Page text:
Most clinically useful antibiotics are natural compounds produced by microorganisms as defence against pathogens. To improve their potency, pharma companies chemically modify natural antibiotics or generate semi-synthetic analogues. However, pathogenic bacteria, such as Staphylococcus aureus, respond to the pressure imposed by natural and improved antibiotics, by developing resistance, significantly hampering their effectiveness. Intriguingly, antimicrobial resistance is a key survival tactic for many microorganisms and antibiotic resistance genes existed before the clinical utilisation of the natural antibiotics. Resistance manifests through various molecular mechanisms, such as activation of drug efflux pumps or mutations that modify the antibiotic binding pockets. Scientists of the EU-funded NOVRIB project focused their research on antibiotics that target ribosomes, multiprotein-RNA assemblies that drive protein biosynthesis. Given their key role in life, ribosomes constitute a target for many antibiotics, which in essence inhibit protein synthesis in pathogenic microorganisms. As Chemistry Nobelist and project coordinator Prof. Ada Yonath outlines “NOVRIB explored new potent selective compounds keeping in mind not only to combat or decrease antibiotics resistance but also to preserve the microbiome and the environment.″ Advancing ribosomal antibiotics Currently, antibiotic research mainly concentrates on underexplored microbial niches or the design of new chemical probes for improving the performance of existing antibiotics. The NOVRIB consortium proposed a different approach; they expanded the common search for establishing yet unknown mechanisms of antibiotic function, selectivity and resistance by discovering novel antibiotic binding sites. These sites demonstrated high potential to become useful targets for which resistance is less expected to appear soon. Towards this goal, they determined the detailed structure of ribosomes from the pathogenic bacteria, Staphylococcus aureus by X-ray crystallography or the recently developed 3D electron microscopy. By comparing this structure to those of ribosomes from non-pathogenic bacteria they identified unique structural motifs that provide novel sites for the design of new pathogen-specific drugs. “This paved the way for designing novel selective antibiotics, less susceptible to resistance, thus dealing with the current acute resistance issues,″ continues Prof Yonath. The future of antibiotics The emergence of multidrug-resistant strains, together with the very few new antibiotics that are presently in the drug discovery pipeline by pharma companies threaten to send us back to the pre-antibiotic era where infections were untreatable. Looking into the future, Prof Yonath is hopeful but emphasises “the immediate necessity for novel anti-bacterial agents.” Antibiotic toxicity – and the spreading of drug resistance – is linked to the chemical composition of many existing antibiotics which are non-biodegradable and indigestible by humans or animals. As a result, they contaminate the environment and, may enter agricultural irrigation systems, with direct implications for human and animal health. The novel antibiotics binding sites, which were discovered by this study, could also address this problem, since one can design according to preference compounds, with species specificity and minimal toxicity, thereby reducing the widespread antibiotics resistance while preserving the microbiome in an eco-friendly manner. In brief, contrary to the current medical preference of broad-spectrum antibiotics, the NOVRIB structural analysis approach provides the means for the design of pathogen-specific antibiotics that display selectivity, biodegradability and minimal toxicity. “Environmentally friendly drugs should also help reduce antibiotic resistance″ concludes Prof Yonath.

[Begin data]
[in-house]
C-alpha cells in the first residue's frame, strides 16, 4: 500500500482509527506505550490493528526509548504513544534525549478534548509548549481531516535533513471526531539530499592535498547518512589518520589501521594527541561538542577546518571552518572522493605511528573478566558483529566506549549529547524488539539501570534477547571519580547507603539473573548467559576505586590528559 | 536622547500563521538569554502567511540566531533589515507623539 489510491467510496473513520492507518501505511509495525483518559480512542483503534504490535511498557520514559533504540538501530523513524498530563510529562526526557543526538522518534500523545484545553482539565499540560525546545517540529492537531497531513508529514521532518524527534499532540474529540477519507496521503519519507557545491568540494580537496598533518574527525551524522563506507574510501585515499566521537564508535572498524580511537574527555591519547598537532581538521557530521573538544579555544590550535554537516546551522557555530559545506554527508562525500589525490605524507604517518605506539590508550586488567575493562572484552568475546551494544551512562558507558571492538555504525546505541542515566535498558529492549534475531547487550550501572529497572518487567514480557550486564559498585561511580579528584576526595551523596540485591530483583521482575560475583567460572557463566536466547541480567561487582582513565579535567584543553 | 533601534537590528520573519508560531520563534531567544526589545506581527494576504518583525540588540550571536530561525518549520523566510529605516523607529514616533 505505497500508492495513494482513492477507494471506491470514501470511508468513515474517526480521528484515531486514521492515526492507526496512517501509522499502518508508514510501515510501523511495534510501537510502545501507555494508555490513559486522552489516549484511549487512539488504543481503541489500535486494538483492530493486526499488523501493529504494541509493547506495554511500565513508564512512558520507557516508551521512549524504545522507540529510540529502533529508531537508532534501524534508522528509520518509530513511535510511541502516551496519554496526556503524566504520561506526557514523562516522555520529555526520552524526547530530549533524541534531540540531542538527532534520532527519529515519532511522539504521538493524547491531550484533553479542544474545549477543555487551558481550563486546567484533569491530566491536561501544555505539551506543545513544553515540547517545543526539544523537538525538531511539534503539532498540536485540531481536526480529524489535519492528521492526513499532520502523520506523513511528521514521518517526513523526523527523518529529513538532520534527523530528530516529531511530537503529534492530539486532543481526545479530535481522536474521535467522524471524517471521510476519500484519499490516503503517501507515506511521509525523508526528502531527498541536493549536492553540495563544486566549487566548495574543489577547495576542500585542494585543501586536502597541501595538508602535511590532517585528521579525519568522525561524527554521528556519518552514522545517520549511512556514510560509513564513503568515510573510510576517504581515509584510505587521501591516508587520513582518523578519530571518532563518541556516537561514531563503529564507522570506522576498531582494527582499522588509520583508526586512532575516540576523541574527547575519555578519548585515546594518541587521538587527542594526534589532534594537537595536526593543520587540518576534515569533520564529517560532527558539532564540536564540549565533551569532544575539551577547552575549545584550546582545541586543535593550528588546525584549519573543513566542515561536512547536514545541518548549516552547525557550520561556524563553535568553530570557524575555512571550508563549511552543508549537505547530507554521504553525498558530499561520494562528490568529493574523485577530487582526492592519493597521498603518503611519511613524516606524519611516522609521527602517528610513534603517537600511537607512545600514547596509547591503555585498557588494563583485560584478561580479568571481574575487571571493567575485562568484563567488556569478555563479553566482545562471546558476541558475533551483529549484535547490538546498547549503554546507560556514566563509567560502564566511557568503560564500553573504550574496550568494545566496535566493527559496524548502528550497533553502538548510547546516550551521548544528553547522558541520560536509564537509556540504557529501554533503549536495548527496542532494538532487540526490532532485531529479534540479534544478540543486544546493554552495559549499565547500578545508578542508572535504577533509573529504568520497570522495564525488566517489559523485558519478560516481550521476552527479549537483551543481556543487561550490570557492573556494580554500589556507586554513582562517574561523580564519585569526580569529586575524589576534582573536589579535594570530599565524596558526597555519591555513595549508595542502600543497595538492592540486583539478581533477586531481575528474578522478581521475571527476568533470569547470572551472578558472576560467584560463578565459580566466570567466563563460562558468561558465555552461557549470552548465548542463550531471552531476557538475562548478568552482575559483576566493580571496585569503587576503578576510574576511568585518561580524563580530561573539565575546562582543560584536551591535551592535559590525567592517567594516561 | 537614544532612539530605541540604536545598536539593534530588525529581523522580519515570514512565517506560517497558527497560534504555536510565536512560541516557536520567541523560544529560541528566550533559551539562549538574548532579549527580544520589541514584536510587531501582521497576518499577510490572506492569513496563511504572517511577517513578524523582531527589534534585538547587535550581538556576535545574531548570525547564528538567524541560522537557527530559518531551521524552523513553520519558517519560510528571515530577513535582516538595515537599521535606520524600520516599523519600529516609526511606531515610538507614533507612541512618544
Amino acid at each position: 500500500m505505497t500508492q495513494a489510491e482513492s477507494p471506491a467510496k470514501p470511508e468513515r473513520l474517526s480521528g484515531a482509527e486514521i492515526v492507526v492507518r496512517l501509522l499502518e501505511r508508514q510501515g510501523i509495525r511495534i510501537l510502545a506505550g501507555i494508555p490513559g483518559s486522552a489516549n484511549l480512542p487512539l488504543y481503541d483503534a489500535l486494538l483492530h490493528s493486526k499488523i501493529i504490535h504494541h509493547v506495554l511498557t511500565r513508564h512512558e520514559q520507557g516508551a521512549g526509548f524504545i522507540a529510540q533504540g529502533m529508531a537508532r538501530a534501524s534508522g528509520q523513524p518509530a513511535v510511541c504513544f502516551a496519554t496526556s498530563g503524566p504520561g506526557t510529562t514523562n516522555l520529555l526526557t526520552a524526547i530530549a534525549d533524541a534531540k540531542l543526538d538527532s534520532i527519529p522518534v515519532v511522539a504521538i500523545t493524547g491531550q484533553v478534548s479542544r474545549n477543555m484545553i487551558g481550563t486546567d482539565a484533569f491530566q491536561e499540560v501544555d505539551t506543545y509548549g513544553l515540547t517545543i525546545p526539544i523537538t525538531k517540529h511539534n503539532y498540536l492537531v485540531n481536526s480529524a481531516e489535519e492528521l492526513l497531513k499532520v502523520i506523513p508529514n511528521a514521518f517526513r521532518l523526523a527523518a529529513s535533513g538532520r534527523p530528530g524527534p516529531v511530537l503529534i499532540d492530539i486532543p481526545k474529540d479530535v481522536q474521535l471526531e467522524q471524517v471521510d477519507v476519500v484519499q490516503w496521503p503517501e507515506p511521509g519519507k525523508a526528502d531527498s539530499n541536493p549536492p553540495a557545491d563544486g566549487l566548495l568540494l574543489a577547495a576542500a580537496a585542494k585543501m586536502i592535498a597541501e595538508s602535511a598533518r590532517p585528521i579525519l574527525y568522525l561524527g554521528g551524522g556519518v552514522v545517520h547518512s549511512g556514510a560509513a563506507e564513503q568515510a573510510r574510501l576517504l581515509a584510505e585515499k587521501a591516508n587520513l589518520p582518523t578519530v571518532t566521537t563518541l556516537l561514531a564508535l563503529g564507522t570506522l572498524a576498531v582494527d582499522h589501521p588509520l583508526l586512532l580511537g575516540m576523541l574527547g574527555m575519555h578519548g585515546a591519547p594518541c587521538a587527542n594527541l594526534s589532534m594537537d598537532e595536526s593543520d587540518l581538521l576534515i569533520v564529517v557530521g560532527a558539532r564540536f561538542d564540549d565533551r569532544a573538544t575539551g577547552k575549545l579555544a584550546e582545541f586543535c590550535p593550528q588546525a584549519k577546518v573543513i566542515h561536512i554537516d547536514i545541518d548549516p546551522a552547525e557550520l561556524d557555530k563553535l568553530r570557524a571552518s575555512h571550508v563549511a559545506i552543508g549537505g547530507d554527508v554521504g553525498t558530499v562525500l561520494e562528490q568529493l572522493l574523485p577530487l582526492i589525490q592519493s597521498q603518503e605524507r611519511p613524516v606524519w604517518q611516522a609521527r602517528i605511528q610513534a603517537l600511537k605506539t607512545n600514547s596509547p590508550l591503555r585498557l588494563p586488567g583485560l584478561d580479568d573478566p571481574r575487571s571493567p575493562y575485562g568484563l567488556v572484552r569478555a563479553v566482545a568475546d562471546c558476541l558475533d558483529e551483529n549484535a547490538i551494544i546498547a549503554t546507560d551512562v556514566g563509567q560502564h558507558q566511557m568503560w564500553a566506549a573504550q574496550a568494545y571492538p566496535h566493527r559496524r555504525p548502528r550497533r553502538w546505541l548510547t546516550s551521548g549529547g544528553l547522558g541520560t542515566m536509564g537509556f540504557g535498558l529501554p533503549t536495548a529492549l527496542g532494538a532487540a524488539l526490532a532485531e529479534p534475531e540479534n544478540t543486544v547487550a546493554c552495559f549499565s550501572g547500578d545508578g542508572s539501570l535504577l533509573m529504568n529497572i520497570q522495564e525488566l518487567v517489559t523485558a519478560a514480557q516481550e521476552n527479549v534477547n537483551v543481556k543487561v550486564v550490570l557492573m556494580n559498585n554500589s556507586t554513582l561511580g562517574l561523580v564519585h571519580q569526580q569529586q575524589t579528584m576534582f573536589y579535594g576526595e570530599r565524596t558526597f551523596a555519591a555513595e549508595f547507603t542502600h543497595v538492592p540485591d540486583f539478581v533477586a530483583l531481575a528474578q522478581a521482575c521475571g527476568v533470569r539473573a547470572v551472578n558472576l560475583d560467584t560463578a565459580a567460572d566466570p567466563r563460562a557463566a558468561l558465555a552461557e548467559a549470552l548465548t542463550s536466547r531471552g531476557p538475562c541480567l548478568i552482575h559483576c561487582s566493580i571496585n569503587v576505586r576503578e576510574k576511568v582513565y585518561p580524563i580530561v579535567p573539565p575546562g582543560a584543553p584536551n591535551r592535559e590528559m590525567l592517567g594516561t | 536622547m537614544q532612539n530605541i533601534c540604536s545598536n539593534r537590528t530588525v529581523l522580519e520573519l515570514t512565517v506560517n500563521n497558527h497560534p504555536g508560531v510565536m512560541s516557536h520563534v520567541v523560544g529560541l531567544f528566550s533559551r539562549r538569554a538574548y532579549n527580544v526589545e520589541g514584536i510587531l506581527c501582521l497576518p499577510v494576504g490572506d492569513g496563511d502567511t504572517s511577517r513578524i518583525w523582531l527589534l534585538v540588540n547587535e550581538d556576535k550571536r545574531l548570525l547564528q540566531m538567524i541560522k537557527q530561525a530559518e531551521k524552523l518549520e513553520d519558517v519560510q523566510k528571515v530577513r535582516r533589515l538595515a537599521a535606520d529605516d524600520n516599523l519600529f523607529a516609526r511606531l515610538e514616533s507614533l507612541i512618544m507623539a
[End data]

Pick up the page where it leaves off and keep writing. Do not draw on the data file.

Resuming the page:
NOVRIB, antibiotic, resistance, ribosome, bacteria